‘The whole thing is angular so I used a triangle stencil and overlapped them using pink, black and blue. The whole thing is covered in spray paint,’ begins Annabelle Moore, delving into the creative process behind her FAD garment.
The idea itself is inspired by her trip to the V&A or more specifically, a section dedicated to oriental influence in British culture in the 1700s. ‘They set up a bedroom as if it was a stately home and the bedroom I looked at had a bed with these different triangles on the headboard,’ she continues. ‘That’s where I took the inspiration.’
With an interest in working in design in future, Annabelle has enjoyed her time with FAD and has realised that there are a lot more jobs she can pursue, aside from being a designer. ‘What I’m taught at FAD is really useful. Here we’re taught pattern-cutting from the beginning. We’re shown the whole process and the different ways to do it. I’ve also leant to just ask if I don’t understand something. I used to not do that but now I can just ask because everyone is so willing to help.’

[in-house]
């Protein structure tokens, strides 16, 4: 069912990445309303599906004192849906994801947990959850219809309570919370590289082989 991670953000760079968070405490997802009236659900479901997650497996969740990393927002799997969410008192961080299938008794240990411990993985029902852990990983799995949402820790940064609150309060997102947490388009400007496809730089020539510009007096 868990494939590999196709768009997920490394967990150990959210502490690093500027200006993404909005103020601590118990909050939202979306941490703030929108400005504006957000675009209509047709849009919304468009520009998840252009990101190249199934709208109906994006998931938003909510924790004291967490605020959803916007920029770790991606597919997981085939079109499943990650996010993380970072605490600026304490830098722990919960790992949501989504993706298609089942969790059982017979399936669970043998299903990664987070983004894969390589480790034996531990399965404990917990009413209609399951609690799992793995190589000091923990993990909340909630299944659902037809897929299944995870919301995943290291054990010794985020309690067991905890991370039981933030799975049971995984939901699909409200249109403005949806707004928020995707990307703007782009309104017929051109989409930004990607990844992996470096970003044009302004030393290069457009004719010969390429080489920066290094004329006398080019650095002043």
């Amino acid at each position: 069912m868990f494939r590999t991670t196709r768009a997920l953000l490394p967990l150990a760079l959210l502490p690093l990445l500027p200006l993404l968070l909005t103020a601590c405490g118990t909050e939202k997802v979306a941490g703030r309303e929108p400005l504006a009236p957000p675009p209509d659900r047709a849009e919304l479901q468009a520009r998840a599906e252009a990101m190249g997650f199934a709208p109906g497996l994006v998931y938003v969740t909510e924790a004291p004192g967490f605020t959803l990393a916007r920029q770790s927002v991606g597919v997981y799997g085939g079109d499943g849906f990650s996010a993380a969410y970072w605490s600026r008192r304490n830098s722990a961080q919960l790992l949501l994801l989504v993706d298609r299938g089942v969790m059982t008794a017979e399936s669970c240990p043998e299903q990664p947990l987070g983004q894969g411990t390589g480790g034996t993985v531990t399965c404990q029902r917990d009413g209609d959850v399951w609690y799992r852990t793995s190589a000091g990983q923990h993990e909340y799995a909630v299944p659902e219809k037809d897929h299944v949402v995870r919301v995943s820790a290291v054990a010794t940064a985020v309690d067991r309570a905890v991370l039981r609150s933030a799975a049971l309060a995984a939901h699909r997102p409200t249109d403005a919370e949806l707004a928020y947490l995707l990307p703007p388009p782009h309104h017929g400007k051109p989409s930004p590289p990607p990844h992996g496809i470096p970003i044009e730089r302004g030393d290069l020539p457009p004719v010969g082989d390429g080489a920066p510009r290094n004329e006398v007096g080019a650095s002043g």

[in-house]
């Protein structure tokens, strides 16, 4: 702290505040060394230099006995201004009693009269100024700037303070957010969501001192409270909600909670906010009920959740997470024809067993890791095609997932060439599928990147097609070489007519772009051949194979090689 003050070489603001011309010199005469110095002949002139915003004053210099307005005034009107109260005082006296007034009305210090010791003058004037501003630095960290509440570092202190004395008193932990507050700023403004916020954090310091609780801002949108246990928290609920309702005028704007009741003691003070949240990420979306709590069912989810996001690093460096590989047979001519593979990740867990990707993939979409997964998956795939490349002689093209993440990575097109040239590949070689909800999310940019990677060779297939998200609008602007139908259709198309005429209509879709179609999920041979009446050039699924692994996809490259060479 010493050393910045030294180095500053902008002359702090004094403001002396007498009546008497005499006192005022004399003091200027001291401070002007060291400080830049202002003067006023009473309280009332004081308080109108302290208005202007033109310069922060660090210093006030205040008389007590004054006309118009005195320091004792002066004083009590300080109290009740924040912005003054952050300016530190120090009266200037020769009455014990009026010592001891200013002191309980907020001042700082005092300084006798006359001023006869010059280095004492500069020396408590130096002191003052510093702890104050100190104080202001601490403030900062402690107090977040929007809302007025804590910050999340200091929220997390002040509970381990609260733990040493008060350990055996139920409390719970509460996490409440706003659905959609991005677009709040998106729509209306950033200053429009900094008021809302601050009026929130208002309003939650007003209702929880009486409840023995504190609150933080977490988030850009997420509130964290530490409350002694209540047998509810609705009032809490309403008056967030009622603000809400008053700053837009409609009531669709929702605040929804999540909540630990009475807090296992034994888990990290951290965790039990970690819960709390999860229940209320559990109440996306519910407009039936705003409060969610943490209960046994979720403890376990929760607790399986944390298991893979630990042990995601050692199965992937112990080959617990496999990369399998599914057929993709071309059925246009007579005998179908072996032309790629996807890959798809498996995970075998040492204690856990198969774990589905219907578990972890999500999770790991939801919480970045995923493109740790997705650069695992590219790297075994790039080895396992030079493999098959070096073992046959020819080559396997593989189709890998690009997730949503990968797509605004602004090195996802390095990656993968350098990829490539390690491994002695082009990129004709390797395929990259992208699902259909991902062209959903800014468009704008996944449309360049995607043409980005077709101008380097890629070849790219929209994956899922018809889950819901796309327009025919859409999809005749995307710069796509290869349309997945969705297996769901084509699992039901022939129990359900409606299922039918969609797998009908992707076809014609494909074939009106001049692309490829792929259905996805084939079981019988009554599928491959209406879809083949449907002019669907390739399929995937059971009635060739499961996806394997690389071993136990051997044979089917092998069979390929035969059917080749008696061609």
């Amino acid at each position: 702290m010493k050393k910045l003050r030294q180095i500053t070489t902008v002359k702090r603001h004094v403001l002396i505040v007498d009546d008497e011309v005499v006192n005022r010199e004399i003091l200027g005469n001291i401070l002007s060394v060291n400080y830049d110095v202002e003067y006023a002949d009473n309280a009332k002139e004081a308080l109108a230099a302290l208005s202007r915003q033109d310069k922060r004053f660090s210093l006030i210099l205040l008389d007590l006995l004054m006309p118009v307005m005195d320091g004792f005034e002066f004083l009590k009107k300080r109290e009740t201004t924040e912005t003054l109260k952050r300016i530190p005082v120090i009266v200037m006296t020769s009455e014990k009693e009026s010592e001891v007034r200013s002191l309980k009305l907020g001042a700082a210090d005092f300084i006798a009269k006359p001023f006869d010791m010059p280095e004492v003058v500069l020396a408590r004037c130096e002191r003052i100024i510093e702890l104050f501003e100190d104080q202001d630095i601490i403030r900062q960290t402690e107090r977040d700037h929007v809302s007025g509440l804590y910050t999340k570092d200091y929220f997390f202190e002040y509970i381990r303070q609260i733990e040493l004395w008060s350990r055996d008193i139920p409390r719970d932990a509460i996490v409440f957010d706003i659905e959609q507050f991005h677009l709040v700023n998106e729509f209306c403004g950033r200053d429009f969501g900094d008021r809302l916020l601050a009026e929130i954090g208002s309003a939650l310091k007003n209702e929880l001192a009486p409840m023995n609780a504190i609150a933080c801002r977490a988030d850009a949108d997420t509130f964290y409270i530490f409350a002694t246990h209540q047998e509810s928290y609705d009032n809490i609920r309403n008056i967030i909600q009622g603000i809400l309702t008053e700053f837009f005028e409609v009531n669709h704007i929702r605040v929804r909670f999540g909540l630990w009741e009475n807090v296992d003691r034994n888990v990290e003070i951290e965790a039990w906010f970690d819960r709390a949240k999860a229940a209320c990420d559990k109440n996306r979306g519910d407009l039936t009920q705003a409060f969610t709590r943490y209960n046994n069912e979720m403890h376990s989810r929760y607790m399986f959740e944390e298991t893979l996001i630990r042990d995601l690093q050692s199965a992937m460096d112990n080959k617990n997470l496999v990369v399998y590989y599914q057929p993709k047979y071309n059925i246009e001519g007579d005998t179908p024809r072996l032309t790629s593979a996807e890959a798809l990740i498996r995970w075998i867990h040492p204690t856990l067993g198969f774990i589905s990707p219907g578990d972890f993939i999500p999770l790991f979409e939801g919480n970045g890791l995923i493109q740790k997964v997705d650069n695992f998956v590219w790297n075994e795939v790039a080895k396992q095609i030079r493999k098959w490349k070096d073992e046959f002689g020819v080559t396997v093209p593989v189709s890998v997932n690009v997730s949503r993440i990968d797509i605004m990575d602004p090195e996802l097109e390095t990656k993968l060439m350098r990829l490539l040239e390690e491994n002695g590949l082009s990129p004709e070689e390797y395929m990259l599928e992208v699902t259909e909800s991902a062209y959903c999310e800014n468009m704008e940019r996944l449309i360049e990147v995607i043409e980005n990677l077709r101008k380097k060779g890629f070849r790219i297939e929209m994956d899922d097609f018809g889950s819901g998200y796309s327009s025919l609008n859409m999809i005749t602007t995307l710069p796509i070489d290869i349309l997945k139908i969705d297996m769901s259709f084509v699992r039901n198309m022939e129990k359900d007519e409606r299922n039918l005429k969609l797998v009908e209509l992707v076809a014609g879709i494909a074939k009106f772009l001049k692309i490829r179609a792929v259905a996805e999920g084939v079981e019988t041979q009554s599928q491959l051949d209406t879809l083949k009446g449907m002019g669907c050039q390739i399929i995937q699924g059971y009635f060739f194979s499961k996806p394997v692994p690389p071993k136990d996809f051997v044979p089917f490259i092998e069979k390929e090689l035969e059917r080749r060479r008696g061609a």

She’s also picked up a lot about the fashion industry itself, both in terms of what she loves about it and what she wants to change. ‘I feel there are lots of stereotypes in fashion, especially surrounding the people that work in fashion,’ she explains. ‘There’s so much out there, such as pattern-cutting or other related jobs, and it’s sad that people don’t realise that people do that. I want people to know that it’s not one type of person that does fashion.’